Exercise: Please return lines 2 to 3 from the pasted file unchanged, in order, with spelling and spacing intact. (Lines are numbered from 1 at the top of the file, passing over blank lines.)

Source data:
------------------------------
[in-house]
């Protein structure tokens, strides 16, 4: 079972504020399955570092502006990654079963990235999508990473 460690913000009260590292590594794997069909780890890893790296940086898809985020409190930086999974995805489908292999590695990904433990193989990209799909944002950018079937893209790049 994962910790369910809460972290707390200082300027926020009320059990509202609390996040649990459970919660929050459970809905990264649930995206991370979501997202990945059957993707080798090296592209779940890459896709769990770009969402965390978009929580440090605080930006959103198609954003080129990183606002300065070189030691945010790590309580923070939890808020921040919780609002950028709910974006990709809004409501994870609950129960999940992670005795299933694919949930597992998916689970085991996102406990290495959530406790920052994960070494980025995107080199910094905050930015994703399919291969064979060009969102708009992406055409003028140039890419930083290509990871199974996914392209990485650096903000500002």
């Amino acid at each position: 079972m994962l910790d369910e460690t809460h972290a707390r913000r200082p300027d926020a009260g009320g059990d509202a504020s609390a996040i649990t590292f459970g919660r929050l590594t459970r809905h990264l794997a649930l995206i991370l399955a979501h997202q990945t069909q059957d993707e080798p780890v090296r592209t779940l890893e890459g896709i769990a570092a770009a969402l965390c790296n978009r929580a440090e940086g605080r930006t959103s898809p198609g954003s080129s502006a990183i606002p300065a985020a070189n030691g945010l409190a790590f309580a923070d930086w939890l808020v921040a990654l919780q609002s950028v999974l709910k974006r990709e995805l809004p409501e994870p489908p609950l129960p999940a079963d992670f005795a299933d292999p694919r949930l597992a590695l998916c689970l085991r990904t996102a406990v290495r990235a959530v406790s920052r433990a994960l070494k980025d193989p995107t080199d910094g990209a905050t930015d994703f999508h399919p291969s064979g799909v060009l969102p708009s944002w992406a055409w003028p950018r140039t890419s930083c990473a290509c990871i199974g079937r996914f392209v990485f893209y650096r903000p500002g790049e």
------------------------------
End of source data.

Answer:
């Protein structure tokens, strides 16, 4: 079972504020399955570092502006990654079963990235999508990473 460690913000009260590292590594794997069909780890890893790296940086898809985020409190930086999974995805489908292999590695990904433990193989990209799909944002950018079937893209790049 994962910790369910809460972290707390200082300027926020009320059990509202609390996040649990459970919660929050459970809905990264649930995206991370979501997202990945059957993707080798090296592209779940890459896709769990770009969402965390978009929580440090605080930006959103198609954003080129990183606002300065070189030691945010790590309580923070939890808020921040919780609002950028709910974006990709809004409501994870609950129960999940992670005795299933694919949930597992998916689970085991996102406990290495959530406790920052994960070494980025995107080199910094905050930015994703399919291969064979060009969102708009992406055409003028140039890419930083290509990871199974996914392209990485650096903000500002």
């Amino acid at each position: 079972m994962l910790d369910e460690t809460h972290a707390r913000r200082p300027d926020a009260g009320g059990d509202a504020s609390a996040i649990t590292f459970g919660r929050l590594t459970r809905h990264l794997a649930l995206i991370l399955a979501h997202q990945t069909q059957d993707e080798p780890v090296r592209t779940l890893e890459g896709i769990a570092a770009a969402l965390c790296n978009r929580a440090e940086g605080r930006t959103s898809p198609g954003s080129s502006a990183i606002p300065a985020a070189n030691g945010l409190a790590f309580a923070d930086w939890l808020v921040a990654l919780q609002s950028v999974l709910k974006r990709e995805l809004p409501e994870p489908p609950l129960p999940a079963d992670f005795a299933d292999p694919r949930l597992a590695l998916c689970l085991r990904t996102a406990v290495r990235a959530v406790s920052r433990a994960l070494k980025d193989p995107t080199d910094g990209a905050t930015d994703f999508h399919p291969s064979g799909v060009l969102p708009s944002w992406a055409w003028p950018r140039t890419s930083c990473a290509c990871i199974g079937r996914f392209v990485f893209y650096r903000p500002g790049e």